As a freelancer, you have a little more flexibility when it comes to your workplace dress code than the average office. However, with more choice comes a lot of headaches – and there will be times when you wish you had the strict rules of businesses like legal firms and accountants in place.
On the one hand, you want to ensure you are always looking professional when working with clients, but at the same time, you don’t want to overegg the pudding. Well, if these issues sound familiar, you have come to the right place.
In today’s guide, we’re going to take a look at the clothes every freelancer should have in their wardrobes – and when to wear them. Let’s get started with the basics.
1. Always get dressed
First and foremost, make sure you are getting dressed every day, whether you are planning on seeing clients or not. Getting out of your PJs every morning and treating your work from home life the same as you would an office job is an excellent way to get into a professional mindset.
Also, you never know who might decide to pay you a visit – it might be your mum, but it also could be your next big-paying client.
Meetings with clients can be a tough call unless you already know something about them. However, if you think ‘more business, less casual’ it will go some way to ensure you are heading in the right direction. The idea is to look professional, but without trying too hard.
For example, a simple business suit will generally be OK for a first meeting, but turn up in a three-piece, and your potential client might feel like you are overcompensating for something. Don’t forget, the central aim of meeting a customer is to secure their services, and they are more likely to play ball if they trust you.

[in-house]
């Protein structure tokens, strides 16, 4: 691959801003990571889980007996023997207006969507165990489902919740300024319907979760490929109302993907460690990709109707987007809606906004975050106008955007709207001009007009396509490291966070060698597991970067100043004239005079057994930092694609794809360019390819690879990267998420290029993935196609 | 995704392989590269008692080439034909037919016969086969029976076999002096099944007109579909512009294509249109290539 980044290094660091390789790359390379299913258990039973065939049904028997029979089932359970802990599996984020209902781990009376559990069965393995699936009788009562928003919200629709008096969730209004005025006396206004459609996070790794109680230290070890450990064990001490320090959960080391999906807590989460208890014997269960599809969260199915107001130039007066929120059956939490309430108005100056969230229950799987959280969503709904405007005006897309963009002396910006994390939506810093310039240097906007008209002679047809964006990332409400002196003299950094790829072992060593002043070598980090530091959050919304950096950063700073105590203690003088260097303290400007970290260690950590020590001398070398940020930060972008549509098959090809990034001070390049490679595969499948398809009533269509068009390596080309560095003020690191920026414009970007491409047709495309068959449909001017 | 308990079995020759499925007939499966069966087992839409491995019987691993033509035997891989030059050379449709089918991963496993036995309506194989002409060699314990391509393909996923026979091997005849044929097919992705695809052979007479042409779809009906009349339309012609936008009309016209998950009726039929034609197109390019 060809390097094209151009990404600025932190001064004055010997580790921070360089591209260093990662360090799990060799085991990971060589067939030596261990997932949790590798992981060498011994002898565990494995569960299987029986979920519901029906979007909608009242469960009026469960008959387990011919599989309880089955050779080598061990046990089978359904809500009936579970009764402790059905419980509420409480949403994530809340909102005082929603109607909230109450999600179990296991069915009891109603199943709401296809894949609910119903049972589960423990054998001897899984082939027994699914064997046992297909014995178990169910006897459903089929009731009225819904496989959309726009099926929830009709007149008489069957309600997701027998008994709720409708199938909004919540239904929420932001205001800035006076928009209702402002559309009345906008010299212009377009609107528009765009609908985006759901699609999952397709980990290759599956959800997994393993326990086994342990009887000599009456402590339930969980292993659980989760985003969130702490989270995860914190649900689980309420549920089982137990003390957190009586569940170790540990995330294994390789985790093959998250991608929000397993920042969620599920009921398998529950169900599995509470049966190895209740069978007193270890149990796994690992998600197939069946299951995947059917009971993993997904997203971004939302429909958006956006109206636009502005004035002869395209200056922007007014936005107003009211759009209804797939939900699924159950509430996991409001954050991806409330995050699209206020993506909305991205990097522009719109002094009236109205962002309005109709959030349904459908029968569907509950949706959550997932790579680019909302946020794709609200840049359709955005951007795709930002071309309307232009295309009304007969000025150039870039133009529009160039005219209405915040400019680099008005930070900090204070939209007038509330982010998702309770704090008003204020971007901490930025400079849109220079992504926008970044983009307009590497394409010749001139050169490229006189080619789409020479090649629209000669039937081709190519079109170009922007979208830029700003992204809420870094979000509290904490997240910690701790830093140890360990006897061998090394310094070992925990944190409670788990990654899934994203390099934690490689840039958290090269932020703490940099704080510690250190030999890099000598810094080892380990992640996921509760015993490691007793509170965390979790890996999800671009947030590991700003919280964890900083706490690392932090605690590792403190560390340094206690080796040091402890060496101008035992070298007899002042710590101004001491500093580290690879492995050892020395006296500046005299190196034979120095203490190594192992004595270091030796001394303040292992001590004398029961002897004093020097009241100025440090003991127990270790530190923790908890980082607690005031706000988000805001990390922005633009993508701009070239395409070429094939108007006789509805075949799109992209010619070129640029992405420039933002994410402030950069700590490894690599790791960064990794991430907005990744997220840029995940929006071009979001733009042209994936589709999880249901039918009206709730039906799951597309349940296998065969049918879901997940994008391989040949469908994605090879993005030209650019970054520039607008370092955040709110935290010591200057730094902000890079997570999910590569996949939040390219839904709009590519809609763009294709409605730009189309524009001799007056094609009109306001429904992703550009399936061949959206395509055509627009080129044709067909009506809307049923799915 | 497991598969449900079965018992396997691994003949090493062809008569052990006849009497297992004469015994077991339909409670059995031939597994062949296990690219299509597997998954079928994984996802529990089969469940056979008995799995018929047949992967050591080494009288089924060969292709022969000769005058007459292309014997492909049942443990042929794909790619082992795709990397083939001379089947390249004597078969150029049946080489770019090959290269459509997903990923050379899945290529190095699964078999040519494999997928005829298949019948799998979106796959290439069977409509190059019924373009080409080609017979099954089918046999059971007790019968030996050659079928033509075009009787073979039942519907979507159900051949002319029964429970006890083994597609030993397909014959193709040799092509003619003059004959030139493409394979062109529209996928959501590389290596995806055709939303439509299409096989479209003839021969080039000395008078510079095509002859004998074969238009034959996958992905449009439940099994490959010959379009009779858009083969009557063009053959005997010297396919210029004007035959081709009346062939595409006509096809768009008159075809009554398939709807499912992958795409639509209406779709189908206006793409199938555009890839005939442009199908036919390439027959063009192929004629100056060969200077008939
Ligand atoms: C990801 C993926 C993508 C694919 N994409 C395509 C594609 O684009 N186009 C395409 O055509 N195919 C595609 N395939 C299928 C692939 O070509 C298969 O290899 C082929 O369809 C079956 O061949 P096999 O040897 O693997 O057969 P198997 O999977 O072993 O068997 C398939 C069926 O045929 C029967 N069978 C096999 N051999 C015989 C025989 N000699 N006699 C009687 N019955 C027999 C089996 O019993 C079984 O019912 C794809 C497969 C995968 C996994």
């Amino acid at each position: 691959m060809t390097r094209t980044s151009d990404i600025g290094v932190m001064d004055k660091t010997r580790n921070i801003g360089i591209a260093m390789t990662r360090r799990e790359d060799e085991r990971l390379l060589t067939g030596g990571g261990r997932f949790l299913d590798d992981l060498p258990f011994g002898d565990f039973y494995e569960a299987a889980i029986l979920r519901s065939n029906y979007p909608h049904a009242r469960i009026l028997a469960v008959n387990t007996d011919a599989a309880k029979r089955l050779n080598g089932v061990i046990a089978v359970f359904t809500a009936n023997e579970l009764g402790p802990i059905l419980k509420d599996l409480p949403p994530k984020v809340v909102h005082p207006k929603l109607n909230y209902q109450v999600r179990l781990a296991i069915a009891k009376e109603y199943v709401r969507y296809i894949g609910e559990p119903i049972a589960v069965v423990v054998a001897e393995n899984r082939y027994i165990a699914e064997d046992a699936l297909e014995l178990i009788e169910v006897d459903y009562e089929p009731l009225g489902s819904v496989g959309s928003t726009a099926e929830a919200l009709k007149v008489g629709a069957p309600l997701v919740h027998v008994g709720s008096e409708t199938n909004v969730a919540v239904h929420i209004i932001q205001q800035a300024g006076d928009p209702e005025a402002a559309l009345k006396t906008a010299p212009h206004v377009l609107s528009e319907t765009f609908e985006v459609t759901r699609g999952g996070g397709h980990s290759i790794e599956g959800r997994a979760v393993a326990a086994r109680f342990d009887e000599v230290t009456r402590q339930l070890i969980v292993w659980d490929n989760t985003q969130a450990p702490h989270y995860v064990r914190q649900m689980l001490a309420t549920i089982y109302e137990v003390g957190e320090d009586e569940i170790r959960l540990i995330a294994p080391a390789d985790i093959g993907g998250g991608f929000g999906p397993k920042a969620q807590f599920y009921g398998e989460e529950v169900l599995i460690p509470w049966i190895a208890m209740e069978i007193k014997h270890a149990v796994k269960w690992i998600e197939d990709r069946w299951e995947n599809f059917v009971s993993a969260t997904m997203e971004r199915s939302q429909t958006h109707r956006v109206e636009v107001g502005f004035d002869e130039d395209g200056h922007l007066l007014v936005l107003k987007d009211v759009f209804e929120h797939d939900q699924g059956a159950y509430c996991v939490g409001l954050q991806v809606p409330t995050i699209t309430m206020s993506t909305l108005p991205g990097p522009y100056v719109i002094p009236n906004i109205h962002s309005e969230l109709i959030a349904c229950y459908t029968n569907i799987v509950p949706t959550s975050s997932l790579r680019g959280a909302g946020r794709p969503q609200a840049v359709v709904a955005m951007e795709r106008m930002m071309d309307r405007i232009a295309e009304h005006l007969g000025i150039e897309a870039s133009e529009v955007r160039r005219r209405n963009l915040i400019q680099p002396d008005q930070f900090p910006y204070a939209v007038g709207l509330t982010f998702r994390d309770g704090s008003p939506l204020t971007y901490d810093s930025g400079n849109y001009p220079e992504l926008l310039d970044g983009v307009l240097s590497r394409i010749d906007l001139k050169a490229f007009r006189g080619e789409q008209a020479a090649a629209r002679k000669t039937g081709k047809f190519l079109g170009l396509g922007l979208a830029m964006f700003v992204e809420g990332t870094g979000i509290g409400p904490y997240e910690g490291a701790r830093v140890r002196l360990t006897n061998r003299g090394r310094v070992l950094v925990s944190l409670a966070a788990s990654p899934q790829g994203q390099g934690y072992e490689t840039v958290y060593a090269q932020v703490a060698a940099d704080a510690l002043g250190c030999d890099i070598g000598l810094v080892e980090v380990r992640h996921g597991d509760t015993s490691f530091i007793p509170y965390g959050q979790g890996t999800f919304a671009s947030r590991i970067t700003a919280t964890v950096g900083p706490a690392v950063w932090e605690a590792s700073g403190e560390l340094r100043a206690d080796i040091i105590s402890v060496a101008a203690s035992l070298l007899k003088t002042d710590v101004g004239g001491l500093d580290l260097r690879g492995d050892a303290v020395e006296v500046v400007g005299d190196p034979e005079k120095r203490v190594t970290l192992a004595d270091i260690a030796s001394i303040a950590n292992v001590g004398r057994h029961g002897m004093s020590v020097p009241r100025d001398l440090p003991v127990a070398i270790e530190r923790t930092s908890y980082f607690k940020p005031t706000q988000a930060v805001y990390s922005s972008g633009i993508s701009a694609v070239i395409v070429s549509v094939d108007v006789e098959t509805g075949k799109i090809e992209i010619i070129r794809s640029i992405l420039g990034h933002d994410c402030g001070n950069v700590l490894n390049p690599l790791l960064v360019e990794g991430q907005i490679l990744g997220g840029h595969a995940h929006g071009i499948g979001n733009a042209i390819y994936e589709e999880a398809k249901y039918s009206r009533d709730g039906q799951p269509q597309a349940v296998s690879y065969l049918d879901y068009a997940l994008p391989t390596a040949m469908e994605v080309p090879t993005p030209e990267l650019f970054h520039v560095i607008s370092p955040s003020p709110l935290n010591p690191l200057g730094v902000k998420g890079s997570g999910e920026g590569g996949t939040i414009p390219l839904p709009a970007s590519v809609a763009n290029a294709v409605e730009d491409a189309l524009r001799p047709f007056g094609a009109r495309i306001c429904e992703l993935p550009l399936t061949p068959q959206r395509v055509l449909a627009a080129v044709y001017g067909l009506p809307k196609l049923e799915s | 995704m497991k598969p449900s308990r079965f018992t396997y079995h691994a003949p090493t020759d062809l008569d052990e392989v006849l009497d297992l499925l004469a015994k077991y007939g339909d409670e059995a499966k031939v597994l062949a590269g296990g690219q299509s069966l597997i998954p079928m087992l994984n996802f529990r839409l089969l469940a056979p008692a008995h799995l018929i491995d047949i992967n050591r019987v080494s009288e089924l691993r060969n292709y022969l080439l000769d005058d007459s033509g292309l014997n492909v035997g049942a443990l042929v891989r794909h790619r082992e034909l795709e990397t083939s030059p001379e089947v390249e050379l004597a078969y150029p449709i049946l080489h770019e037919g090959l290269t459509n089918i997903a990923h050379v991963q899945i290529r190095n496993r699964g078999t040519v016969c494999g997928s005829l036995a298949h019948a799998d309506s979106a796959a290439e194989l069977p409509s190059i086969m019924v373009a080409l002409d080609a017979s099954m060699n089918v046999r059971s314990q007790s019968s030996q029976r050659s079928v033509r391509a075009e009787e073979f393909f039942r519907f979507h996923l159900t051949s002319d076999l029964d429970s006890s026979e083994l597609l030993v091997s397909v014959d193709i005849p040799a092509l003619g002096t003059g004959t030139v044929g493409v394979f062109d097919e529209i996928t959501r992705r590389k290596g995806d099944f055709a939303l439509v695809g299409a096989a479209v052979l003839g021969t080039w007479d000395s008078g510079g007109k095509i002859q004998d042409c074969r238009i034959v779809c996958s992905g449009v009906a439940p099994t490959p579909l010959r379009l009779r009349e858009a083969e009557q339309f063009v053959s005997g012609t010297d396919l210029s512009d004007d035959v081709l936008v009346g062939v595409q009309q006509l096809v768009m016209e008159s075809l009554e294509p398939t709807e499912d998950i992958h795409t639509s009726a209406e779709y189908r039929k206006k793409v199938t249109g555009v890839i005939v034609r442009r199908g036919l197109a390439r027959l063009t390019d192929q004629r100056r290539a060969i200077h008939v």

3. Working in a client’s premises
Once you have secured your customer, make sure you understand the basic dress code of their offices if you are being asked to come in and pay them a visit. It’s OK to ask them – just ring ahead, or even pop in unannounced to say ‘hi.’
Different companies have very different rules and dress codes – a young, fresh-thinking startup might be happy to allow their workers in wearing Dickies shirts and Adidas trainers. But an accountant’s office will almost definitely be wearing professional attire from 9-5.
The point is – dress to fit in with the companies you are working for.
4. The Perfect Wardrobe
As you can see, your collection might need to be a little more extensive than the average office worker’s, as you will be encountering many more business situations. Ensure you have a couple of suits or dress suits in your wardrobe, and also put a big focus on smart, simple business wear.
There will be occasions where you can wear what you like, and there is nothing wrong with adding a healthy dollop of creativity into the mix, particularly if you are in a creative industry. Just be careful that you stand out for the right reasons – your talents – rather than your dress sense.